Engine 2.3L Red Hot Exhaust Manifold?

KingSaturn

Member
Oct 10, 2019
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Washington
So For a couple of weeks now, my car has been stuck in limp mode. It has a very slow acceleration and the last time I drove it anywhere it stalled out. It really can't make it up my hill at anything more than 10-20 MPH. Every weekend I've been frantically fixing possible causes, because she's really my only ride without causing my family a bunch of trouble. First theory I had was that the TPS finally gave out, the last time I had pulled codes the sensor threw one at me. While I had the Throttle Body out I decided I would also clean that out with some throttle body cleaner since the inside of it was disgusting and black. In addition I changed the throttle bodies gaskets just so it wouldn't have any issues in the long run. Wen't for a test drive. Didn't fix the problem. Still stuck in limp mode.

When that didn't work, I crossed it off my list and started doing more research. I bought a code reader to make pulling them easy, and it gave me a code 998 (limp mode), and a 224 (Erratic Ignition Diagnostic Monitor "IDM" input to processor). I know this has to do with the coils but we did some more research and some people were claiming that they changed their spark plugs and it fixed very similar issues. So this last weekend I tried that. I changed the spark plugs and the ignition wires. Went for a test drive. Didn't fix the problem. Still stuck in limp mode, but this time I had a surprise when I got home. The exhaust manifold was glowing red hot like an oven!

Exhaust 2.jpeg
Exhaust.jpeg

At this point we are thinking one of three things have gone bad. Either
A. The timing is bad from when we took the crankshaft bolt off weeks ago to investigate for my oil leak.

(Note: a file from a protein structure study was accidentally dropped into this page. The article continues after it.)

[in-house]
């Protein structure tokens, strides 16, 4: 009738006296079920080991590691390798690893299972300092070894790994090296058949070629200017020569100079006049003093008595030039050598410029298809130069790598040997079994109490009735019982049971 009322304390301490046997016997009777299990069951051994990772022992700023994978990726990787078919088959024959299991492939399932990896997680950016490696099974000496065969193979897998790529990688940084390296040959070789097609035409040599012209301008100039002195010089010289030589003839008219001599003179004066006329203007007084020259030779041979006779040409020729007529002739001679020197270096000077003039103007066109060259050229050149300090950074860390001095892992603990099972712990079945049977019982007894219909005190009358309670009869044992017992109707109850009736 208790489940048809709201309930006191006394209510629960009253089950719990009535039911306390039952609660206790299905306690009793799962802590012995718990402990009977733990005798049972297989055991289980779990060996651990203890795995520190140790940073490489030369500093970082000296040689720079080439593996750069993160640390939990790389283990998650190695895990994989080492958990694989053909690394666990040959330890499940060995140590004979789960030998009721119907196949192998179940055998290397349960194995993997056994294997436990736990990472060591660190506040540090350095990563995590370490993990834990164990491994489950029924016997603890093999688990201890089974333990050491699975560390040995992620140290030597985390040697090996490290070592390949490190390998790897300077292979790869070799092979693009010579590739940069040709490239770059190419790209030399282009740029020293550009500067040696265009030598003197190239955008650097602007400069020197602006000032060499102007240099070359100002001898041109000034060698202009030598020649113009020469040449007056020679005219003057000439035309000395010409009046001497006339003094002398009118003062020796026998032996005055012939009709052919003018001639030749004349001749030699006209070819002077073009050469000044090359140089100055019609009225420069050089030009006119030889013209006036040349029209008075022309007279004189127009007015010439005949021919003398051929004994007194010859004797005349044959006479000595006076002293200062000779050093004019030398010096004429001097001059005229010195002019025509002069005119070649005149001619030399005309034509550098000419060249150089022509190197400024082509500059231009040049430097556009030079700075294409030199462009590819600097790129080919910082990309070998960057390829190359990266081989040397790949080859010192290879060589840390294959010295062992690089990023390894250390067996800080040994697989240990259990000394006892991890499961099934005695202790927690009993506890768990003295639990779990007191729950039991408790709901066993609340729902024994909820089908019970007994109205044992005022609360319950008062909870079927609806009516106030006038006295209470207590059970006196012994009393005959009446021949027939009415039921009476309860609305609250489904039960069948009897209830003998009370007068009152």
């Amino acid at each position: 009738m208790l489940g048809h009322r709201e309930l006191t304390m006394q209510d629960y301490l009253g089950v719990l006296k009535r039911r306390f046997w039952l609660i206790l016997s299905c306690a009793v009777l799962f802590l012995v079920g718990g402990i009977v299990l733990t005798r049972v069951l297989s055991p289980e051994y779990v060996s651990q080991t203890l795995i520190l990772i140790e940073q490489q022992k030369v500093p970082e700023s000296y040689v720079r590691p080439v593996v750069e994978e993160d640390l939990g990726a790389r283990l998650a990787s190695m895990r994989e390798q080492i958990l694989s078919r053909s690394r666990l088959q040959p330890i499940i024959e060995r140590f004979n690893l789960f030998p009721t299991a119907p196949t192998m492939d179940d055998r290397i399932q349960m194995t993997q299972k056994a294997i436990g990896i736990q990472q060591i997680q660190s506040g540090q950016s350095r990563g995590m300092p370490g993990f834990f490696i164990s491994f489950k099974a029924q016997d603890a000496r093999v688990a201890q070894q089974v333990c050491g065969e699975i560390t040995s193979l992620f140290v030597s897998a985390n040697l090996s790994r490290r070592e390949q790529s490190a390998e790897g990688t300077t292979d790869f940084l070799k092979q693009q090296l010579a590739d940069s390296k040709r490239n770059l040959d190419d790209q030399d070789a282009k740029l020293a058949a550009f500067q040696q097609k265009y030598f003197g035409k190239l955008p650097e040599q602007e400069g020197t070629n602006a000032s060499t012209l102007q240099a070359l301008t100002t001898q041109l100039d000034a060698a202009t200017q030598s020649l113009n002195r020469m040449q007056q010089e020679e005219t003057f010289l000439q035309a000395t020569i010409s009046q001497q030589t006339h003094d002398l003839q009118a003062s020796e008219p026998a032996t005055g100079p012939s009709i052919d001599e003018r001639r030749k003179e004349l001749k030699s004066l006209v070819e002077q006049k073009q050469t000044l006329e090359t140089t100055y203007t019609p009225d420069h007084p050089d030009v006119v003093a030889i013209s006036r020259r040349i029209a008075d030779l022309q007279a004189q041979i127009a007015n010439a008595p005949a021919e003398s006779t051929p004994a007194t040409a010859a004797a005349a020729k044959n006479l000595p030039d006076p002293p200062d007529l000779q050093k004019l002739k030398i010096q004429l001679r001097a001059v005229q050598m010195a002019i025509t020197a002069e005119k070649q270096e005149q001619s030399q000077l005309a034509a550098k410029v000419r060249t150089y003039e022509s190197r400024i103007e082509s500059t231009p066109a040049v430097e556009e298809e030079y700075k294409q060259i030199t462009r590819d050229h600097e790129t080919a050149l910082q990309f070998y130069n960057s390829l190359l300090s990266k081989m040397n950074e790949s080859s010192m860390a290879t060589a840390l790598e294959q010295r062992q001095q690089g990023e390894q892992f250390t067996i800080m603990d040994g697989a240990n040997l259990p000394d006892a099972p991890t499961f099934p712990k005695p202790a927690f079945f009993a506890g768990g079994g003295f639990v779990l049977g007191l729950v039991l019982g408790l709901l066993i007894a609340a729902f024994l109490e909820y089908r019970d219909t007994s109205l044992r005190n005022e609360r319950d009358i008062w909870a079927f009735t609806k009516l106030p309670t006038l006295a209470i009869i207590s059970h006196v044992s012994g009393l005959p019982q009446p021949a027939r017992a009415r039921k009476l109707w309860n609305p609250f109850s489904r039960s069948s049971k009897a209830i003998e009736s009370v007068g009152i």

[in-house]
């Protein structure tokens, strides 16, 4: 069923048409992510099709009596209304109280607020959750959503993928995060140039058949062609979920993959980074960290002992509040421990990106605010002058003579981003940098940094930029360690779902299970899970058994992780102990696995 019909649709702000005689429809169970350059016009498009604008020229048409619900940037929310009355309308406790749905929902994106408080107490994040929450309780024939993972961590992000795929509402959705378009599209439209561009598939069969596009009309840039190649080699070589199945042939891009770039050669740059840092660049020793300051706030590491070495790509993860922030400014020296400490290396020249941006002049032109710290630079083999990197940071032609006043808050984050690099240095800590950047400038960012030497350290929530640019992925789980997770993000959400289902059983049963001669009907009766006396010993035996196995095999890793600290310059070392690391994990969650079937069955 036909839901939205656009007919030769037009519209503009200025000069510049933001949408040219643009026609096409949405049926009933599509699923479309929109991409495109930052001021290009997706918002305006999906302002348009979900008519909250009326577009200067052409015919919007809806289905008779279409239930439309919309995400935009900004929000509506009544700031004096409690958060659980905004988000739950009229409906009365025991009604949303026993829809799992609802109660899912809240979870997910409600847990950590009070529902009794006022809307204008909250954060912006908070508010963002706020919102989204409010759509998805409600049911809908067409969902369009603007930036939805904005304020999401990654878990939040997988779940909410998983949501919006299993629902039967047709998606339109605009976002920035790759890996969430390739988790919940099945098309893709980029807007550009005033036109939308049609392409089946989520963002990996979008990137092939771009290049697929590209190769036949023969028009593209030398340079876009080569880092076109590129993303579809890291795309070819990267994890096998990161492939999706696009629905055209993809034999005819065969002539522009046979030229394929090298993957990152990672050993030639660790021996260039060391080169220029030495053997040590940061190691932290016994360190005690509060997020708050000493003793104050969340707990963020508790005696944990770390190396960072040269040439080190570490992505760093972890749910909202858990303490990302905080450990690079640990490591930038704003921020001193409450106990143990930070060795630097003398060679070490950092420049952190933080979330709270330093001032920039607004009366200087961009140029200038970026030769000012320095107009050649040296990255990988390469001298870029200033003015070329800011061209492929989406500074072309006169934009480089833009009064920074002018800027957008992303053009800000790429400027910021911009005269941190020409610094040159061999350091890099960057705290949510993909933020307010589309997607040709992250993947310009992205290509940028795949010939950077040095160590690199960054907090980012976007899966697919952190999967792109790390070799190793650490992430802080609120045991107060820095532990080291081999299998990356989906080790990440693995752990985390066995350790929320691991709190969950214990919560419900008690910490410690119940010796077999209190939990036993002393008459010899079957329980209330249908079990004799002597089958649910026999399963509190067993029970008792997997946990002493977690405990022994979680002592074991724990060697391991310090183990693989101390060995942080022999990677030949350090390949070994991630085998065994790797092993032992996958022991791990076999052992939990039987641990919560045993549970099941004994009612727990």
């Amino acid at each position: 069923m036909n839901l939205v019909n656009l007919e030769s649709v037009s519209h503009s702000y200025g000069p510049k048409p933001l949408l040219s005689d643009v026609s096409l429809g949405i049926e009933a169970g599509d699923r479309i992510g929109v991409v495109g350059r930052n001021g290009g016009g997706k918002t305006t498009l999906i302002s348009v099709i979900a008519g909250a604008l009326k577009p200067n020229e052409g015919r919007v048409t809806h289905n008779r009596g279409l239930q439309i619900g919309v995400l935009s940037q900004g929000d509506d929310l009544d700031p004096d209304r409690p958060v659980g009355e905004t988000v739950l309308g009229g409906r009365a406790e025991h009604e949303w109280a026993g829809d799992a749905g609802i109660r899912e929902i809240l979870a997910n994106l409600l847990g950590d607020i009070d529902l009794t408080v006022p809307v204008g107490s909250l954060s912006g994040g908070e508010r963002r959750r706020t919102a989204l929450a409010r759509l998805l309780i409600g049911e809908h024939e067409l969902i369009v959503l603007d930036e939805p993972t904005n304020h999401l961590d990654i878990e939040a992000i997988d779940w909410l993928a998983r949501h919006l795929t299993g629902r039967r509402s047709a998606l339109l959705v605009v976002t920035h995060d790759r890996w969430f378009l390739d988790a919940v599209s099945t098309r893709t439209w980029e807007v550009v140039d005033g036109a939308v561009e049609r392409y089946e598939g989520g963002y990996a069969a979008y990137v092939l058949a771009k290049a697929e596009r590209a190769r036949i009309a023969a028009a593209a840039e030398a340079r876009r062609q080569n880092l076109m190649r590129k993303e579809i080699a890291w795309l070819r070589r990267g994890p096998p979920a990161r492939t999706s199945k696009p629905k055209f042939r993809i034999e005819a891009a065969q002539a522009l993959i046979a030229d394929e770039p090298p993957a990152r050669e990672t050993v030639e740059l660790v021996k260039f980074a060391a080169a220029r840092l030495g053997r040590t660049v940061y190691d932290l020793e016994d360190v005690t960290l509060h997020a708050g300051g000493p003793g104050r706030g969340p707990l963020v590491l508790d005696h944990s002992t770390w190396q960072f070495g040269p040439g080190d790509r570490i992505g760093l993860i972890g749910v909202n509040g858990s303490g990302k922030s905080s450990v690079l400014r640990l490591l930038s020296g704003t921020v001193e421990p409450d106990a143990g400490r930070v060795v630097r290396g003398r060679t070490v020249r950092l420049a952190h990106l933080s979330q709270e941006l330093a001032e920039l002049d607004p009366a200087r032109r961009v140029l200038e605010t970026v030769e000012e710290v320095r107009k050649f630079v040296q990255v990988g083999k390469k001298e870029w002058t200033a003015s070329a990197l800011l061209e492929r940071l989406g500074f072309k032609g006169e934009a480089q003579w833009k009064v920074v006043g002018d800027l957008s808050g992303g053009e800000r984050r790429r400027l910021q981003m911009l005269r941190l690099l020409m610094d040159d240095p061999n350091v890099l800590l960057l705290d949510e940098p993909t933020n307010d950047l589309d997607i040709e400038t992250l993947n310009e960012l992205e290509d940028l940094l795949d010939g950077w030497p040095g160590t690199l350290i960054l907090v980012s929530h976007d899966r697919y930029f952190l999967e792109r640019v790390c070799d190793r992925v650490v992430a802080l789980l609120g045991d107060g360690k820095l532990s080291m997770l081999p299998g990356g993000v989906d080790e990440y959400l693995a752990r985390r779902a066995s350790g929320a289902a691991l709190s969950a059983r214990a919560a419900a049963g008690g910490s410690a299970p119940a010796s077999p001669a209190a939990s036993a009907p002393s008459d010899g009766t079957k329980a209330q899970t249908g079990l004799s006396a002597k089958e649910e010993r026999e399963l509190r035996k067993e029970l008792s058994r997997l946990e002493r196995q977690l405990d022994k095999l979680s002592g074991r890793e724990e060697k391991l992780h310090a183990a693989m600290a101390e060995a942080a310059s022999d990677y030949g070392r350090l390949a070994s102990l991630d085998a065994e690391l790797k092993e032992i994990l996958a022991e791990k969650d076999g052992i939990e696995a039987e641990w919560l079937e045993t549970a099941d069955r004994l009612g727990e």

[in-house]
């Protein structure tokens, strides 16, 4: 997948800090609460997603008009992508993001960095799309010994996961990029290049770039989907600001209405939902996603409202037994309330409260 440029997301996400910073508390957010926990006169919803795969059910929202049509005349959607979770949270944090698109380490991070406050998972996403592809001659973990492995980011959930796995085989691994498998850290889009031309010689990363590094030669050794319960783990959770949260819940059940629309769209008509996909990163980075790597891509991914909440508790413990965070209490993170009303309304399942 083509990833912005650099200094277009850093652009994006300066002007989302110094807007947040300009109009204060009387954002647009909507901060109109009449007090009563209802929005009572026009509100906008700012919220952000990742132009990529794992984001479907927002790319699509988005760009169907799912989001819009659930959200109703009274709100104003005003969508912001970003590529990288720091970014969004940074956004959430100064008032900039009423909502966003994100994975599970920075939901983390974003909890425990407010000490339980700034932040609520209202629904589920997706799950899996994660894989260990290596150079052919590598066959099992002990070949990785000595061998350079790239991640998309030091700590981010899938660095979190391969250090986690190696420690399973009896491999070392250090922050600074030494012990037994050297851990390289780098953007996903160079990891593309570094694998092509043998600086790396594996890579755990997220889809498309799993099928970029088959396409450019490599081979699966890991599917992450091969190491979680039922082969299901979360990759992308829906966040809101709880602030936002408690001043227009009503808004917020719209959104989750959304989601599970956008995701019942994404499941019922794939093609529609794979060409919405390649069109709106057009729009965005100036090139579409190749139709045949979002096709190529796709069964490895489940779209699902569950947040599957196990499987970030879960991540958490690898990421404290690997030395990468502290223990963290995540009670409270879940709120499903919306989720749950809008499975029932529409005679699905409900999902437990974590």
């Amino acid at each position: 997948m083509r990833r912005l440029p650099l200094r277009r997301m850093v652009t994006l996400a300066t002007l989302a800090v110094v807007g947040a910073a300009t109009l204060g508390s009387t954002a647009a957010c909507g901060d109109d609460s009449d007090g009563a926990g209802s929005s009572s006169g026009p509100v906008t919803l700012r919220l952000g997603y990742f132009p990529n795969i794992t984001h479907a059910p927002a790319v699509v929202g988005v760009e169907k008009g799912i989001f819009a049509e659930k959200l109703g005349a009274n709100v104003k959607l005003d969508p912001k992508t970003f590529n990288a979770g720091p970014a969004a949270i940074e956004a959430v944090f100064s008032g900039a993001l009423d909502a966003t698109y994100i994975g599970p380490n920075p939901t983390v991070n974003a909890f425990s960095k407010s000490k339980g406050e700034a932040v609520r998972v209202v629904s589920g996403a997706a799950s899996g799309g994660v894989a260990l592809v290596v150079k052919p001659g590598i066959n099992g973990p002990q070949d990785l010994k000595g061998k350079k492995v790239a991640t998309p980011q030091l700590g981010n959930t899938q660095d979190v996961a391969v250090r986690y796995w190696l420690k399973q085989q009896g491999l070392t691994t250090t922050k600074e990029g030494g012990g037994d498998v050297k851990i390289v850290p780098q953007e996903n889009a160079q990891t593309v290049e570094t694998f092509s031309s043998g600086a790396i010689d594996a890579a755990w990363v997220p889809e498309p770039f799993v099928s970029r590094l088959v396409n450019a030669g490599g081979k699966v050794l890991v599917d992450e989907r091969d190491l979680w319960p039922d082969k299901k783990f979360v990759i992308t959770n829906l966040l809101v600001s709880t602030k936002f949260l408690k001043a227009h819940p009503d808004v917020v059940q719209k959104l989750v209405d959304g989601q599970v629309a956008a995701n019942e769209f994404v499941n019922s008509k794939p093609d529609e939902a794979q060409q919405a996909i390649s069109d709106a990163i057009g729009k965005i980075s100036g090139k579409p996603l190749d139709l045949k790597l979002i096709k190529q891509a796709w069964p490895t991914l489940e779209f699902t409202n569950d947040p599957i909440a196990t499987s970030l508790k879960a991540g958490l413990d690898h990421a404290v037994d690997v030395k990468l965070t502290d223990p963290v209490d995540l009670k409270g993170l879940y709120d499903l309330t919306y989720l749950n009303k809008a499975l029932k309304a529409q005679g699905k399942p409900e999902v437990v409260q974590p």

B. The O2 sensor is bad.
C. The Cat Converter is bad.

I'm honestly at a loss. Should I have just trusted the codes and replaced the coils and wiring for it? Would it have gone this way anyway because of the timing? Am I even looking at the right possibilities? Any help would be appreciated. I just want to get her back on the road again. Thank you!
 
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General karthief

wonder how much it would cost to ship you a pair
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The red hot exhaust manifold says lean, could be plugged cats.
does it have a lot of miles? Late timing can cause that too.
i would check the timing belt then pull the exhaust pipe off the manifold and see if it runs better
i will admit to not knowing much about the 4 cylinder engines.
 

junkyardwarrior

Active Member
Jan 10, 2011
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if the timing belt was never removed, and it ran ok prior to removing the lower pulley, there is little likelihood that the belt has an issue. 998 is "usually" throwed when the EEC goes into FMEF (failure mode effects management). FMEF can be triggered by a failed EEC (computer)-but there is no reliable way to test it, so you need to use the process of elimination to eliminate wiring and sensor issues. Also, a failed EEC can be caused by a lot of things, electrical short, electrical surge (lightning can cause it), sometimes hooking up jumper cables backwards, or it can just fry on it's own (circuit board problem). Another way to "test" the EEC is to replace with a known good one.
 
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Rcdgl

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Feb 19, 2018
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I would start with the current codes.

x2 on the potential for a blocked exhaust, try pulling the exhaust to see it that helps. Does the exhaust sound normal?
 
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KingSaturn

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Oct 10, 2019
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The exhaust has always sounded pretty ratty, I figured it had a leak somewhere but maybe the Cat was starting to go the whole time. Also, I recently replaced the coils, and it seems to have gotten rid of my engine light, but she still has super low power. So something else is definitely off. I dropped her off at a trusted shop yesterday, so hopefully they can find the problem and tell me what's up. I just don't have anymore time to troubleshoot myself. Oh, and I'm pretty sure that when the manifold went oven on me it melted something on the heater core, cause now I have a new coolant leak from somewhere between the firewall and the dashboard. The problems are just jumping out at me this month!